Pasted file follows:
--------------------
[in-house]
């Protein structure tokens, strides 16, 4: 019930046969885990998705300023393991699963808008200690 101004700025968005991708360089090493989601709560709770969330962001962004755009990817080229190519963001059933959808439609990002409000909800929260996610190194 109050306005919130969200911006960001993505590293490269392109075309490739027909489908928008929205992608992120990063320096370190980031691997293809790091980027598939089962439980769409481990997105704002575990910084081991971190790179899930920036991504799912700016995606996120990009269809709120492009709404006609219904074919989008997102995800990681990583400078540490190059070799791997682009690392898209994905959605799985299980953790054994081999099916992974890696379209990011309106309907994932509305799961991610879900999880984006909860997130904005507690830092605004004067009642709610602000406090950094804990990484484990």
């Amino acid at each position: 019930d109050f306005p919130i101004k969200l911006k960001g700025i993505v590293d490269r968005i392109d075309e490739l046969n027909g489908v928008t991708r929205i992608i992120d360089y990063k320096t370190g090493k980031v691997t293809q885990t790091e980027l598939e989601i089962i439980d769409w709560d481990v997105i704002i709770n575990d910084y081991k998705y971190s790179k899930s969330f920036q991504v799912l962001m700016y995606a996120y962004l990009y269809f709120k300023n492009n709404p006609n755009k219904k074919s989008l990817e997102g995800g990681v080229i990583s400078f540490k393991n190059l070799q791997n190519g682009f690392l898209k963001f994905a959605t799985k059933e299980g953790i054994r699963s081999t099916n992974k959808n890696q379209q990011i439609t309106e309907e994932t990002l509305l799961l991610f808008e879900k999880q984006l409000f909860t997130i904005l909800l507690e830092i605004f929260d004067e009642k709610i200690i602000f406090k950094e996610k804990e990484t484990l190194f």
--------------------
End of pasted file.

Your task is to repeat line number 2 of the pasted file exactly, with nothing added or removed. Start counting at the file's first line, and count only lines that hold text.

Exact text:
């Protein structure tokens, strides 16, 4: 019930046969885990998705300023393991699963808008200690 101004700025968005991708360089090493989601709560709770969330962001962004755009990817080229190519963001059933959808439609990002409000909800929260996610190194 109050306005919130969200911006960001993505590293490269392109075309490739027909489908928008929205992608992120990063320096370190980031691997293809790091980027598939089962439980769409481990997105704002575990910084081991971190790179899930920036991504799912700016995606996120990009269809709120492009709404006609219904074919989008997102995800990681990583400078540490190059070799791997682009690392898209994905959605799985299980953790054994081999099916992974890696379209990011309106309907994932509305799961991610879900999880984006909860997130904005507690830092605004004067009642709610602000406090950094804990990484484990």